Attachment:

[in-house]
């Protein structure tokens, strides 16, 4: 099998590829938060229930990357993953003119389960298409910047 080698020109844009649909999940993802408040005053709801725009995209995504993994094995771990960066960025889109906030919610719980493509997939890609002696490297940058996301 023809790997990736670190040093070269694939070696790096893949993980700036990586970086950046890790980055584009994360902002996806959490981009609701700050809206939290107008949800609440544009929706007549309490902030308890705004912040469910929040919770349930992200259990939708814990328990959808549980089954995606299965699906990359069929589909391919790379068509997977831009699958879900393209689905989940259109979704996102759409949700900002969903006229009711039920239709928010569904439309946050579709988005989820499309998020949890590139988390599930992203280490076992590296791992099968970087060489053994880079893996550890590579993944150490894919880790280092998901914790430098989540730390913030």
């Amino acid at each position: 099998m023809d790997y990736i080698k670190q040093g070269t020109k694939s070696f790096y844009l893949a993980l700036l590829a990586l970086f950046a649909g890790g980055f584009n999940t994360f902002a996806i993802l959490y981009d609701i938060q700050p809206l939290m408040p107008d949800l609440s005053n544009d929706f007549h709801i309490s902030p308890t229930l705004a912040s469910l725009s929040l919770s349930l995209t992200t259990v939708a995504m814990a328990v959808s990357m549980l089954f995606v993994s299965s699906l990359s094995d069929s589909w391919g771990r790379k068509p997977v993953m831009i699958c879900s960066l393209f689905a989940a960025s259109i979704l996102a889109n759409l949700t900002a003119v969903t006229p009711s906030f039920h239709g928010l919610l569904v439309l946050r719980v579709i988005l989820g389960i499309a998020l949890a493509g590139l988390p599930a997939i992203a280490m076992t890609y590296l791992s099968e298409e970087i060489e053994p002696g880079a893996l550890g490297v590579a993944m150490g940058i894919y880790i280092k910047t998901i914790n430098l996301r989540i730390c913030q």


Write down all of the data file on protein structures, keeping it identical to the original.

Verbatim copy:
[in-house]
């Protein structure tokens, strides 16, 4: 099998590829938060229930990357993953003119389960298409910047 080698020109844009649909999940993802408040005053709801725009995209995504993994094995771990960066960025889109906030919610719980493509997939890609002696490297940058996301 023809790997990736670190040093070269694939070696790096893949993980700036990586970086950046890790980055584009994360902002996806959490981009609701700050809206939290107008949800609440544009929706007549309490902030308890705004912040469910929040919770349930992200259990939708814990328990959808549980089954995606299965699906990359069929589909391919790379068509997977831009699958879900393209689905989940259109979704996102759409949700900002969903006229009711039920239709928010569904439309946050579709988005989820499309998020949890590139988390599930992203280490076992590296791992099968970087060489053994880079893996550890590579993944150490894919880790280092998901914790430098989540730390913030």
């Amino acid at each position: 099998m023809d790997y990736i080698k670190q040093g070269t020109k694939s070696f790096y844009l893949a993980l700036l590829a990586l970086f950046a649909g890790g980055f584009n999940t994360f902002a996806i993802l959490y981009d609701i938060q700050p809206l939290m408040p107008d949800l609440s005053n544009d929706f007549h709801i309490s902030p308890t229930l705004a912040s469910l725009s929040l919770s349930l995209t992200t259990v939708a995504m814990a328990v959808s990357m549980l089954f995606v993994s299965s699906l990359s094995d069929s589909w391919g771990r790379k068509p997977v993953m831009i699958c879900s960066l393209f689905a989940a960025s259109i979704l996102a889109n759409l949700t900002a003119v969903t006229p009711s906030f039920h239709g928010l919610l569904v439309l946050r719980v579709i988005l989820g389960i499309a998020l949890a493509g590139l988390p599930a997939i992203a280490m076992t890609y590296l791992s099968e298409e970087i060489e053994p002696g880079a893996l550890g490297v590579a993944m150490g940058i894919y880790i280092k910047t998901i914790n430098l996301r989540i730390c913030q």